1990 The first digital machines

The beginning of the last decade of the XX century was marked by a series of fundamental innovations, perceived as such by computer enthusiasts, but not having the same impact in photographic circles.

1990 saw the appearance of the first entirely digital camera, the FotoMan, launched by Logitech, a Swiss company. This revolutionary machine no longer used an intermediary facility to store the pictures, which were viewed and treated in the computer by means of the Fototouch software.
In 1991, Kodak launched its DCS (Digital Camera System) system: an element constructed on a Nikon F3 and connected to a separate storage unit containing batteries and fitted with a small screen on which to view the pictures (capacity of 200 megabytes).

The first digital camera back allowing instant black and white, but not colour, was offered by Leaf. It was designed for professional equipment such as the Hasselblad medium format and the Sinar large format chambers.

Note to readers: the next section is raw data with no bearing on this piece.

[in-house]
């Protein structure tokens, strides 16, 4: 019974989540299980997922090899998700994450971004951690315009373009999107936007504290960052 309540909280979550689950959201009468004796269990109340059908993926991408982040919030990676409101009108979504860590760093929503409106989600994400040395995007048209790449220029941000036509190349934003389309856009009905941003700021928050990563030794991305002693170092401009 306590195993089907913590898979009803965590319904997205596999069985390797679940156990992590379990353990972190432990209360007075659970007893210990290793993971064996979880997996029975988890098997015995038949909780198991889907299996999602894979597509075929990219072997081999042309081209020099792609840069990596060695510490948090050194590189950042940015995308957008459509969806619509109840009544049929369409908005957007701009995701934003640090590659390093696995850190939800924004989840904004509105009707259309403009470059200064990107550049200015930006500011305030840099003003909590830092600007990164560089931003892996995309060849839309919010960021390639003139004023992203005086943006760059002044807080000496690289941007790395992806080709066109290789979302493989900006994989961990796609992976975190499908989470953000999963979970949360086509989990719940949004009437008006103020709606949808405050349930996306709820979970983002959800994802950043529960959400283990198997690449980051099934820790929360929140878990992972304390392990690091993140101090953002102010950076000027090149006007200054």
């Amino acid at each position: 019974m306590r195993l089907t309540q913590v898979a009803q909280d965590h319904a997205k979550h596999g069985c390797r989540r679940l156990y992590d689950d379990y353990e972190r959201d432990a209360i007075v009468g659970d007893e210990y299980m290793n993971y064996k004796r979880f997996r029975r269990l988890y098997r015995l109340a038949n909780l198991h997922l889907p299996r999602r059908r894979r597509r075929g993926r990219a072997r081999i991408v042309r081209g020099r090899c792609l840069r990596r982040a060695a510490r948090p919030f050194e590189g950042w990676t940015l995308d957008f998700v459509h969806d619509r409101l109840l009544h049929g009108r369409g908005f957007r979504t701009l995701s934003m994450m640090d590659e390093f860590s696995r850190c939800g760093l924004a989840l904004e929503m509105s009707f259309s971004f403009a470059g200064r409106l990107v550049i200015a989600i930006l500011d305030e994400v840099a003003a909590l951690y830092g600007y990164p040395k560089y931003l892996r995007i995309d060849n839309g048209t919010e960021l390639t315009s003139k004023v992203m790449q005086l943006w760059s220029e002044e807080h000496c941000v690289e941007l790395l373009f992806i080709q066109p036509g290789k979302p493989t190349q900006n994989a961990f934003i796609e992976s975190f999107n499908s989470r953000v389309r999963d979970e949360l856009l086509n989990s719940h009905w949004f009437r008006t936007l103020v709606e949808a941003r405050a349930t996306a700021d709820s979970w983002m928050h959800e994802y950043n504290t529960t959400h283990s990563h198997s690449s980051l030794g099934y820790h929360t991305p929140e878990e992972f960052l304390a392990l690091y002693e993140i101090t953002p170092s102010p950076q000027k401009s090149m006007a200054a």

1990 also saw the birth of Photoshop, a picture processing software, initially conceived for printing. The Classic Mac with colour screen came out in 1993, after which it became a lot easier to process photographs on the computer, but their printing had not yet achieved the same degree of simplicity. Digital photography could not yet do without film or photographic paper. The pictures were most often “flashed” onto film with an image recorder such as the Polaroid Palette for 35mm film or Polaroid film or with much heavier machines for graphic art applications.

Kodak DCS 100 (Digital Camera System) built on a Nikon F3, 1991.